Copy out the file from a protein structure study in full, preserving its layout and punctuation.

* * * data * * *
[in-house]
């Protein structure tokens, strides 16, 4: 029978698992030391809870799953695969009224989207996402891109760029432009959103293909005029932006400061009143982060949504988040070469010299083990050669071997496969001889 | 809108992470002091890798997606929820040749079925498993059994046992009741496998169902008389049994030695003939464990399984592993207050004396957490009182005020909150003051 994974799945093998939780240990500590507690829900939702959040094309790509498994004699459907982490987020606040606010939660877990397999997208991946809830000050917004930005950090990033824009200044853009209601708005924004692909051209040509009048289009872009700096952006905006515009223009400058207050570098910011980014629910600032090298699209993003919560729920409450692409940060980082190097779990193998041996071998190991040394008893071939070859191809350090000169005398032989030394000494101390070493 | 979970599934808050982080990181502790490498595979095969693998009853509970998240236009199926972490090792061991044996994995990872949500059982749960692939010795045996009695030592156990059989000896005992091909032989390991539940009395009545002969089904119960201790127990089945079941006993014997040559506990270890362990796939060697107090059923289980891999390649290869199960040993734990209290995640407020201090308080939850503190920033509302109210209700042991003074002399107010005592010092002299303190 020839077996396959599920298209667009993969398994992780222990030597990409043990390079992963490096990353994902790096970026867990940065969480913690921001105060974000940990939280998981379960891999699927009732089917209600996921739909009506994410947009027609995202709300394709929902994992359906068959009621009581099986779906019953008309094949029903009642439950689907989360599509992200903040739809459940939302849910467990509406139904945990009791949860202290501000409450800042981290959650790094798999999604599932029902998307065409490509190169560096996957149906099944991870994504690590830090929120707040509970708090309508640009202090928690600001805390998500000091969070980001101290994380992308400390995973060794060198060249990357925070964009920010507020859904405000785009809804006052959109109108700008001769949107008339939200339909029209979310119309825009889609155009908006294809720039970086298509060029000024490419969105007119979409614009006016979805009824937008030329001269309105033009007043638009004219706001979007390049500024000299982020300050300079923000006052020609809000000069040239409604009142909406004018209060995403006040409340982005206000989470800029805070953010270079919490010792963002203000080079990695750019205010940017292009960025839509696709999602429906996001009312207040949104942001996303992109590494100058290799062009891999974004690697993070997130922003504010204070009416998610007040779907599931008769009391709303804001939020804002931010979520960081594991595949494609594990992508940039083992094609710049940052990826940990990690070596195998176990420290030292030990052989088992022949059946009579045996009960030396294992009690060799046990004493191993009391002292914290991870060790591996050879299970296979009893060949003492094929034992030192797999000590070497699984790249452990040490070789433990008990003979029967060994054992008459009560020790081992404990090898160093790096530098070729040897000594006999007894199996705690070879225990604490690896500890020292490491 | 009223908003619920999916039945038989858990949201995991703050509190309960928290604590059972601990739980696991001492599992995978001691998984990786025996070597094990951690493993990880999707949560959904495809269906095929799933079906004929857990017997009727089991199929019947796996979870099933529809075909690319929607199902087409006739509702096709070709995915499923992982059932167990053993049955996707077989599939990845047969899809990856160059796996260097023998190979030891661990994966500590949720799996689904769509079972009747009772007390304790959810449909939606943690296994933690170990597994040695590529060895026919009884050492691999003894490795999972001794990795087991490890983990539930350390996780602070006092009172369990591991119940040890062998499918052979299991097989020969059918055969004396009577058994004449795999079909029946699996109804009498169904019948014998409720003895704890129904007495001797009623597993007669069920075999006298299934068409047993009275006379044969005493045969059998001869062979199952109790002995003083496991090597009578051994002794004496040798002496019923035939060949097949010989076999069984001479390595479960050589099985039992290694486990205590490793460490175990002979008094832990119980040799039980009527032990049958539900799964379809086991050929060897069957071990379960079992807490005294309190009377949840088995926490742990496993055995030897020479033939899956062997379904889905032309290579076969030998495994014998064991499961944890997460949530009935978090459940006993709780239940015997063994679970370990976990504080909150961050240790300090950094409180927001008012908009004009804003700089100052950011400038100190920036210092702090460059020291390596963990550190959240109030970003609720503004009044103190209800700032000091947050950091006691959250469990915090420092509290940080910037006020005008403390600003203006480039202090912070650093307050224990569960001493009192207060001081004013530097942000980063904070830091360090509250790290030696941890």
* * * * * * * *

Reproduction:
[in-house]
């Protein structure tokens, strides 16, 4: 029978698992030391809870799953695969009224989207996402891109760029432009959103293909005029932006400061009143982060949504988040070469010299083990050669071997496969001889 | 809108992470002091890798997606929820040749079925498993059994046992009741496998169902008389049994030695003939464990399984592993207050004396957490009182005020909150003051 994974799945093998939780240990500590507690829900939702959040094309790509498994004699459907982490987020606040606010939660877990397999997208991946809830000050917004930005950090990033824009200044853009209601708005924004692909051209040509009048289009872009700096952006905006515009223009400058207050570098910011980014629910600032090298699209993003919560729920409450692409940060980082190097779990193998041996071998190991040394008893071939070859191809350090000169005398032989030394000494101390070493 | 979970599934808050982080990181502790490498595979095969693998009853509970998240236009199926972490090792061991044996994995990872949500059982749960692939010795045996009695030592156990059989000896005992091909032989390991539940009395009545002969089904119960201790127990089945079941006993014997040559506990270890362990796939060697107090059923289980891999390649290869199960040993734990209290995640407020201090308080939850503190920033509302109210209700042991003074002399107010005592010092002299303190 020839077996396959599920298209667009993969398994992780222990030597990409043990390079992963490096990353994902790096970026867990940065969480913690921001105060974000940990939280998981379960891999699927009732089917209600996921739909009506994410947009027609995202709300394709929902994992359906068959009621009581099986779906019953008309094949029903009642439950689907989360599509992200903040739809459940939302849910467990509406139904945990009791949860202290501000409450800042981290959650790094798999999604599932029902998307065409490509190169560096996957149906099944991870994504690590830090929120707040509970708090309508640009202090928690600001805390998500000091969070980001101290994380992308400390995973060794060198060249990357925070964009920010507020859904405000785009809804006052959109109108700008001769949107008339939200339909029209979310119309825009889609155009908006294809720039970086298509060029000024490419969105007119979409614009006016979805009824937008030329001269309105033009007043638009004219706001979007390049500024000299982020300050300079923000006052020609809000000069040239409604009142909406004018209060995403006040409340982005206000989470800029805070953010270079919490010792963002203000080079990695750019205010940017292009960025839509696709999602429906996001009312207040949104942001996303992109590494100058290799062009891999974004690697993070997130922003504010204070009416998610007040779907599931008769009391709303804001939020804002931010979520960081594991595949494609594990992508940039083992094609710049940052990826940990990690070596195998176990420290030292030990052989088992022949059946009579045996009960030396294992009690060799046990004493191993009391002292914290991870060790591996050879299970296979009893060949003492094929034992030192797999000590070497699984790249452990040490070789433990008990003979029967060994054992008459009560020790081992404990090898160093790096530098070729040897000594006999007894199996705690070879225990604490690896500890020292490491 | 009223908003619920999916039945038989858990949201995991703050509190309960928290604590059972601990739980696991001492599992995978001691998984990786025996070597094990951690493993990880999707949560959904495809269906095929799933079906004929857990017997009727089991199929019947796996979870099933529809075909690319929607199902087409006739509702096709070709995915499923992982059932167990053993049955996707077989599939990845047969899809990856160059796996260097023998190979030891661990994966500590949720799996689904769509079972009747009772007390304790959810449909939606943690296994933690170990597994040695590529060895026919009884050492691999003894490795999972001794990795087991490890983990539930350390996780602070006092009172369990591991119940040890062998499918052979299991097989020969059918055969004396009577058994004449795999079909029946699996109804009498169904019948014998409720003895704890129904007495001797009623597993007669069920075999006298299934068409047993009275006379044969005493045969059998001869062979199952109790002995003083496991090597009578051994002794004496040798002496019923035939060949097949010989076999069984001479390595479960050589099985039992290694486990205590490793460490175990002979008094832990119980040799039980009527032990049958539900799964379809086991050929060897069957071990379960079992807490005294309190009377949840088995926490742990496993055995030897020479033939899956062997379904889905032309290579076969030998495994014998064991499961944890997460949530009935978090459940006993709780239940015997063994679970370990976990504080909150961050240790300090950094409180927001008012908009004009804003700089100052950011400038100190920036210092702090460059020291390596963990550190959240109030970003609720503004009044103190209800700032000091947050950091006691959250469990915090420092509290940080910037006020005008403390600003203006480039202090912070650093307050224990569960001493009192207060001081004013530097942000980063904070830091360090509250790290030696941890």